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Lecture

10 Monetary Remedies

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Department
Law
Course
JSB171
Professor
All Professors
Semester
Spring

Description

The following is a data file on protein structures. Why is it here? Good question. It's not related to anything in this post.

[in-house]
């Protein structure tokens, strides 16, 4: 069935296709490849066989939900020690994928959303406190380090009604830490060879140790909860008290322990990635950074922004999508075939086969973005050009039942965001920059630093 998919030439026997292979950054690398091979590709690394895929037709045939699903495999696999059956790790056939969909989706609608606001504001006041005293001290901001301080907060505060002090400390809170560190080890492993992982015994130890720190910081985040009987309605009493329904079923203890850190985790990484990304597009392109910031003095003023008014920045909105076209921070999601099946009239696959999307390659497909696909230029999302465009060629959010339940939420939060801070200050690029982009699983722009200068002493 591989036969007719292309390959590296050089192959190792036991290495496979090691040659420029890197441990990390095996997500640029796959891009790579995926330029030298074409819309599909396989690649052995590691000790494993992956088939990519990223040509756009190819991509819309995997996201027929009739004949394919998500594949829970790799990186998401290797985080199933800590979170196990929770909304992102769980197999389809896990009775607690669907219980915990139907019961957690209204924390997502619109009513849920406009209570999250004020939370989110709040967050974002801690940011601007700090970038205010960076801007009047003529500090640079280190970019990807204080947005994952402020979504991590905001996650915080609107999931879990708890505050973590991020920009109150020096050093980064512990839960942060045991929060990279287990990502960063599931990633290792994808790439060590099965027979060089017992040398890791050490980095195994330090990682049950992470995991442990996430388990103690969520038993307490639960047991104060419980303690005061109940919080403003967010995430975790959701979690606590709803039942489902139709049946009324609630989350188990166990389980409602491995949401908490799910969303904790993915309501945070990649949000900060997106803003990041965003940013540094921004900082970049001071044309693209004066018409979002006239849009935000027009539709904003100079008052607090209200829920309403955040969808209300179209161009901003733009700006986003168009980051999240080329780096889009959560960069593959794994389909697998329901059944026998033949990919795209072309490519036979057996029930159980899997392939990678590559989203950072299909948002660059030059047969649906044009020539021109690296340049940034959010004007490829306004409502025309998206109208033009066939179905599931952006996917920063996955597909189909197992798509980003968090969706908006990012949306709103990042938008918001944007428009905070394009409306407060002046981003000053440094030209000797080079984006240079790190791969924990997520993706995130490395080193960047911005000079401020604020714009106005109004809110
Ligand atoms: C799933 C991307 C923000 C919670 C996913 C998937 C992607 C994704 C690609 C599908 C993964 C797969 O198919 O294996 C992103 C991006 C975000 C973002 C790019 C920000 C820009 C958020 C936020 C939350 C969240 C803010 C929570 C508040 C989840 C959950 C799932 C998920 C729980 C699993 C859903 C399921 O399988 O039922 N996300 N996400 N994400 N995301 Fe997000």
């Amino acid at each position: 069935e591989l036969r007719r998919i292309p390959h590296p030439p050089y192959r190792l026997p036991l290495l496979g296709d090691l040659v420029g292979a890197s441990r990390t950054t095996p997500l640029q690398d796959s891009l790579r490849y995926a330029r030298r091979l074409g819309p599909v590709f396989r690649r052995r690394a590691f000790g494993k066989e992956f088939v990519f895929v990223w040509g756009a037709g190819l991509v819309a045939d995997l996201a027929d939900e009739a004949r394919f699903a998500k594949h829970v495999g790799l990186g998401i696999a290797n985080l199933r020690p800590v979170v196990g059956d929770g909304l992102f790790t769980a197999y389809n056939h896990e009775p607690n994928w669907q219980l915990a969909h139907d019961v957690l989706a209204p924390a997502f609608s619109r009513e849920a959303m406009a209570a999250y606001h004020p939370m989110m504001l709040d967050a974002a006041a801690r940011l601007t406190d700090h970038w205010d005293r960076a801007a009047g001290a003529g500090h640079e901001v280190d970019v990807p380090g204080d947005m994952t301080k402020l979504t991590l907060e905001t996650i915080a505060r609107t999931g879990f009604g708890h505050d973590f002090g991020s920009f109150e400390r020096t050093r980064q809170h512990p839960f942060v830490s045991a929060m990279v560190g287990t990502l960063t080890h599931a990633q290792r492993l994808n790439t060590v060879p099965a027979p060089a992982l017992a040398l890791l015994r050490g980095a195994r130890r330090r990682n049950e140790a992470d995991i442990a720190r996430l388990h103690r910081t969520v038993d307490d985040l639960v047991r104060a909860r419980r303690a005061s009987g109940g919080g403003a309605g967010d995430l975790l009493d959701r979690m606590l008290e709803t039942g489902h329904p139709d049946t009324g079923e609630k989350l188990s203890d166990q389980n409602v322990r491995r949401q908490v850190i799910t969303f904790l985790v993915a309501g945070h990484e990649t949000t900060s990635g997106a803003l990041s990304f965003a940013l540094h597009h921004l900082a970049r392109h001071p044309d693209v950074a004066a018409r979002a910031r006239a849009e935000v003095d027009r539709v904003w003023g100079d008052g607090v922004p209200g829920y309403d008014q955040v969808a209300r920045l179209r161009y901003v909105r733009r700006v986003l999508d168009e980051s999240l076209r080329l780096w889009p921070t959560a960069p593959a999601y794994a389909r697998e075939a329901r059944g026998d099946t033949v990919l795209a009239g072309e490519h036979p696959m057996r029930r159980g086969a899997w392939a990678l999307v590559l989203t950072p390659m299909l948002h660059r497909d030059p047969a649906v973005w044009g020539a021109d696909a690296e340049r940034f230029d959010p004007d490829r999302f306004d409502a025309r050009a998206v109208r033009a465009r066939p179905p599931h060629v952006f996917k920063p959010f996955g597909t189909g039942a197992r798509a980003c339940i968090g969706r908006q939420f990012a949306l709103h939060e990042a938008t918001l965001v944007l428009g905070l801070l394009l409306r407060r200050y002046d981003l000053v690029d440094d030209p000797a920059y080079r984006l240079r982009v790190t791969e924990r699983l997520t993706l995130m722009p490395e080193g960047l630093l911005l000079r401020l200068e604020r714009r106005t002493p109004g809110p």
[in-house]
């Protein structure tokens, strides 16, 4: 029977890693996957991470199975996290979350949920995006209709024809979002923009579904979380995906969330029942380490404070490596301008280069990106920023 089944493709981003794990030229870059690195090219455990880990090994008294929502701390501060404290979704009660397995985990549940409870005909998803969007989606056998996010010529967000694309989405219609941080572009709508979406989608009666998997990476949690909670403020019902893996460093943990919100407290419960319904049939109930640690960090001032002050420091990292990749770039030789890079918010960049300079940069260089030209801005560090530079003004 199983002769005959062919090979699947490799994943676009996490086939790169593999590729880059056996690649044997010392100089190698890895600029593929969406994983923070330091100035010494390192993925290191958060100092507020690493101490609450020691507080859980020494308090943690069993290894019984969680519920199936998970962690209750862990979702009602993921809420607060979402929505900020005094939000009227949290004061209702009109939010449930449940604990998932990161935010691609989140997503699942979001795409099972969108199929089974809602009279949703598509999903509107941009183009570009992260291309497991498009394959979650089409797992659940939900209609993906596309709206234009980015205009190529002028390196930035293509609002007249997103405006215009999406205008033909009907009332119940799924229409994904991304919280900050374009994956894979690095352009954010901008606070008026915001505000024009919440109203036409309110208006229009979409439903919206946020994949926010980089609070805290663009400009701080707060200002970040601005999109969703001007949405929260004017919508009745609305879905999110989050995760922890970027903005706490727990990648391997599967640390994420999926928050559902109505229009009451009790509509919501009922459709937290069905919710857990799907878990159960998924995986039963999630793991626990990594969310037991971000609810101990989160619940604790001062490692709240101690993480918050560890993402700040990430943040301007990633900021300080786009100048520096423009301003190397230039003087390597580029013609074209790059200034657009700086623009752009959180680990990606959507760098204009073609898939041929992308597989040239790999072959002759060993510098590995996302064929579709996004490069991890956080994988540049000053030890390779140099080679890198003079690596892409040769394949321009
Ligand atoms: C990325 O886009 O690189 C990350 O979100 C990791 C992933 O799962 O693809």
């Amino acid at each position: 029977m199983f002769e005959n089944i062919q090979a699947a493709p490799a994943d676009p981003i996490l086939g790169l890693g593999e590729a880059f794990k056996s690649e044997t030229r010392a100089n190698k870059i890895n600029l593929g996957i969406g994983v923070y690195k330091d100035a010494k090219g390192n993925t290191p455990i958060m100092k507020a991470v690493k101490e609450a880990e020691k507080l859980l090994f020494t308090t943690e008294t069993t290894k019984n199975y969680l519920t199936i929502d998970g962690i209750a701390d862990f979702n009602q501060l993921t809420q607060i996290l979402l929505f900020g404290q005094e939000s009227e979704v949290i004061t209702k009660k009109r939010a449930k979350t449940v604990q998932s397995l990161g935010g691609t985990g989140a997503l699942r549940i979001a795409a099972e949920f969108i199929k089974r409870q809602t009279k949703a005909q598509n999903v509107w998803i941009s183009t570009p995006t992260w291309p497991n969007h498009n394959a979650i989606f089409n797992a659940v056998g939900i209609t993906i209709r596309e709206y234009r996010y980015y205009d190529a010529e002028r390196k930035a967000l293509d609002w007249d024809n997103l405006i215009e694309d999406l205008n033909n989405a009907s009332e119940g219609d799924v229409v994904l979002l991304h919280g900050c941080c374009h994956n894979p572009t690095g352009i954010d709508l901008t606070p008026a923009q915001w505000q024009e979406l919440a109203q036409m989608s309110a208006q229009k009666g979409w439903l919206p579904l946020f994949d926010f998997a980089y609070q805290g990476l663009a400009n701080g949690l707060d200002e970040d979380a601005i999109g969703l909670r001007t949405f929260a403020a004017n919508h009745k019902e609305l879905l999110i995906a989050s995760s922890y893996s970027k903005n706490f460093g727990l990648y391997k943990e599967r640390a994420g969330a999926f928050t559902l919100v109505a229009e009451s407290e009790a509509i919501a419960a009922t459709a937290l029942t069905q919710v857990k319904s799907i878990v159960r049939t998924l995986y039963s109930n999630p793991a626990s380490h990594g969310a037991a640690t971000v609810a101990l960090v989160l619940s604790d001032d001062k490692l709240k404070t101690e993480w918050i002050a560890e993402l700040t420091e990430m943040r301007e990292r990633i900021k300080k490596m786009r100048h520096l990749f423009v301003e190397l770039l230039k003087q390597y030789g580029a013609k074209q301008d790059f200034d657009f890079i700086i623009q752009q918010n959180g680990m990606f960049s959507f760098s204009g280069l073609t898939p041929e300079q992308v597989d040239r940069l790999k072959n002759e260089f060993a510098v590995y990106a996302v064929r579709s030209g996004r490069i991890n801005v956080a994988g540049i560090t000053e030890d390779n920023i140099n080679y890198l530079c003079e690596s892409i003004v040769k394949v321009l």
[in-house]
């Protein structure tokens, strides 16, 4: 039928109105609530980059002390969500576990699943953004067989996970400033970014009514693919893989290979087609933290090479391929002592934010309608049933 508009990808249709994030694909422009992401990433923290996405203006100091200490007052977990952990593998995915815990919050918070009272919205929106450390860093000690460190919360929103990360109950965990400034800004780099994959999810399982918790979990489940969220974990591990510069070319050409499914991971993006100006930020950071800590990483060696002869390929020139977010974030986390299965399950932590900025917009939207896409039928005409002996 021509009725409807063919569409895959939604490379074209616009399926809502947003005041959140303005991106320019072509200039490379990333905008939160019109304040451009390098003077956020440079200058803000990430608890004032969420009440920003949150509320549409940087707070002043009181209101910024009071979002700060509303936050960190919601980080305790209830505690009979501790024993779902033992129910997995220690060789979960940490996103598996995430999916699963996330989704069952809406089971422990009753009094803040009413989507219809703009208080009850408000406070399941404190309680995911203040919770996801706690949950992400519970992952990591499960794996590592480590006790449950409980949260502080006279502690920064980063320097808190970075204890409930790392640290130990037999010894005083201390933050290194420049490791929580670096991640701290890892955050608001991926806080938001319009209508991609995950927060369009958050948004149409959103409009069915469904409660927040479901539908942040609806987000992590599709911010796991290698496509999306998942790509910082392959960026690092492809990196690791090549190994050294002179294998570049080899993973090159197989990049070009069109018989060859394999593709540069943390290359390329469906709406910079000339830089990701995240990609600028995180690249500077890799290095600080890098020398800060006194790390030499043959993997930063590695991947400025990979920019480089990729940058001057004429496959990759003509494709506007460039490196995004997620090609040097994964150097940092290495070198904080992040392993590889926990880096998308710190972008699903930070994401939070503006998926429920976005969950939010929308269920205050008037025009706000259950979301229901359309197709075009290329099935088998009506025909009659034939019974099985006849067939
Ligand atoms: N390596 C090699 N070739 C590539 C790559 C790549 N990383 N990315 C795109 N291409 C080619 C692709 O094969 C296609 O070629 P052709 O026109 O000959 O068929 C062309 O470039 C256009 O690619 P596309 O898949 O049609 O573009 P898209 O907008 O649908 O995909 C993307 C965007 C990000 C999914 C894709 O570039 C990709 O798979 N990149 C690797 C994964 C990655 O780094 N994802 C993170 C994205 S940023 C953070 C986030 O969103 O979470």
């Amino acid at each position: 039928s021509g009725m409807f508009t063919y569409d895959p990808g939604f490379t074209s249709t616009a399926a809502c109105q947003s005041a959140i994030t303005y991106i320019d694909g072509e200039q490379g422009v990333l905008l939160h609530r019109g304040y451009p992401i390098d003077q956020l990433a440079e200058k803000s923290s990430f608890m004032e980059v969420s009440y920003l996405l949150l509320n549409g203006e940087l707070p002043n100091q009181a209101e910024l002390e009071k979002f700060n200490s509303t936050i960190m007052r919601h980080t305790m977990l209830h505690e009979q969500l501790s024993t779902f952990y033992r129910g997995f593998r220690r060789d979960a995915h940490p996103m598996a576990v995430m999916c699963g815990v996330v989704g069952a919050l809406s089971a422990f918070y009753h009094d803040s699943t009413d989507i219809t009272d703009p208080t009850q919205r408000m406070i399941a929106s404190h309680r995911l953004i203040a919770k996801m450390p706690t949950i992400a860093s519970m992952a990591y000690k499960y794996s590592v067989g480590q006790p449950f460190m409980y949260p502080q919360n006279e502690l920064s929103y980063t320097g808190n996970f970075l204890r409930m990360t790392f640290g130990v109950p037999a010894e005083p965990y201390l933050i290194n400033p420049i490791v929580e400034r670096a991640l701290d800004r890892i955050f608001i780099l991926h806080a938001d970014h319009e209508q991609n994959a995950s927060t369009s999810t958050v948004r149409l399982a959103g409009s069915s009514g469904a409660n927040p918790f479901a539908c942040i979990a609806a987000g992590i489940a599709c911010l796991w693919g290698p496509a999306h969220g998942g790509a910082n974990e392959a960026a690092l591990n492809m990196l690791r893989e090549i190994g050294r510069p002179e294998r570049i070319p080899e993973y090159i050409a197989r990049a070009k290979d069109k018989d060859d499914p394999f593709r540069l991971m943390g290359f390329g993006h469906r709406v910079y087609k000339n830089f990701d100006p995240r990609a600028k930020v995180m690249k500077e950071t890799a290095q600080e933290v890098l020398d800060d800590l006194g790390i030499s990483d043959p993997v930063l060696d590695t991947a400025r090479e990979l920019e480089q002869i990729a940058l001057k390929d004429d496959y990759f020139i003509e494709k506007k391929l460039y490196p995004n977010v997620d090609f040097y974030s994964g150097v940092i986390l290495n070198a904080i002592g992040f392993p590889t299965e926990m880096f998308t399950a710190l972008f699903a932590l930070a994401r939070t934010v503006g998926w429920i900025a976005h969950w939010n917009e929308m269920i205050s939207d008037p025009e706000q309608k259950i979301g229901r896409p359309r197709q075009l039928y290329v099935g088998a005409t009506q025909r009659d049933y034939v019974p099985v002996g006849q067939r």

X Monetary Remedies Equitable compensation • Equity’s inherent jurisdiction—equitable remedy for equitable right—no need to prove inadequacy of common law damages o For breach of trust: Re Dawson o For breach of fiduciary duty: Nocton v Ashburton; confirmed in Australia by McKenzie v McDonald (1914) • Discretionary o Minimum equity to do justice o Allowances can be made • Purpose—to place the plaintiff in the position they would have been in had there been no breach: Re Dawson; Nocton • Exemplary Damages not awarded for breach of fiduciary duty: Harris v Digital Pulse (breach of confidence) o cf. NZ & Canada—available where fiduciary sets out deliberately to deceive Recoverable Heads of Damage • Economic loss • Non-economic loss o pain, suffering, nervous shock, and injury to Ps feelings o ← psychological damage Discretion • Discretionary: Day v Mead • Discretionary nature affords flexibility: Talbot’s case (TV show—awarded for loss of opportunity, license fee for use of idea—whatever meets justice of the case) • Interest can be awarded on equitable compensation: Pilmer per Kirby J Causation • Sufficient link of causation required between acts (eg of fiduciary) and damage suffered: Pilmer v Duke per Brennan, McHugh, Gummow JJ (some comments by other judges to the contrary) o Cf. other jurisdictions—fiduciary to be held strictly liable, even if their breach does not cause the damage suffered: London Loan Savings v Brickendon (Canada) (even if the fiduciary had made full disclosure, the principle would have gone ahead with the transaction → not relevant, fiduciary liable regardless) o ← fiduciary liable for everything if breaches equitable obligation: Re Dawson • Common sense test—sufficient connection between compensation claimed and breach: MaGuire v Makaronis Andrew Trotter LWB240 Principles of Equity • Causation required for liability in breach of trust: Youyang (trustee liable for payment of money out of trust to fraudulent third party—causation established); Target holdings v Redfern (causation required) Limiting Factors • Contributory negligence not relevant: Pilmer v Duke affirmed by Astley v Australia o ← fiduciary claims based on duty of fiduciary to act absolutely in favour of the principle—high standard • But—award is discretionary and the conduct of the parties may be relevant in determining the availability of the remedy • NZ and Canada—now imposing CL principles onto equitable compensation o Contributory negligence: Day v Mead (Solicitor failed to disclose an interest to client, P, but information widely and freely available  Court reduced damages for breach of fid relationship (conflict of interest with duty)) o Causation & Novus Actus: Canson Date of assessment • Losses to be assessed as at date of trial using full benefit of hindsight: Dawson o ← Can operate to increase the value where value of property has risen, etc o Cf. CL—date of breach • Where assessment at the date of trial would decrease the damages, may de facto assess at date of breach if justice demands it: Dawson (if value of property fluctuates, may claim at its peak) Quantum • To be assessed based on loss of plaintiff, not on gain of defendant: Warman v Dwyer o Account of profits for gain of defendant • Compensation awarded where acct of profits too difficult to asses: Fraser • Incidence of taxation irrelevant in assessment of compensation: Bartlett • Interest available on award: Pilmer per Kirby J Equitable Damages (Lord Cairns’ Act) • Available— o In lieu of or in addition to injunction or SP: Lord Cairns’ Act; Johnson v Agnew o In areas where damages would be available at CL: Judicature Acts Elements Andrew Trotter LWB240 Principles of Equity Must show • power to award SP or injunction; and • remedy was refused on discretionary grounds – D’s inconvenience greater than P’s so as to merit re
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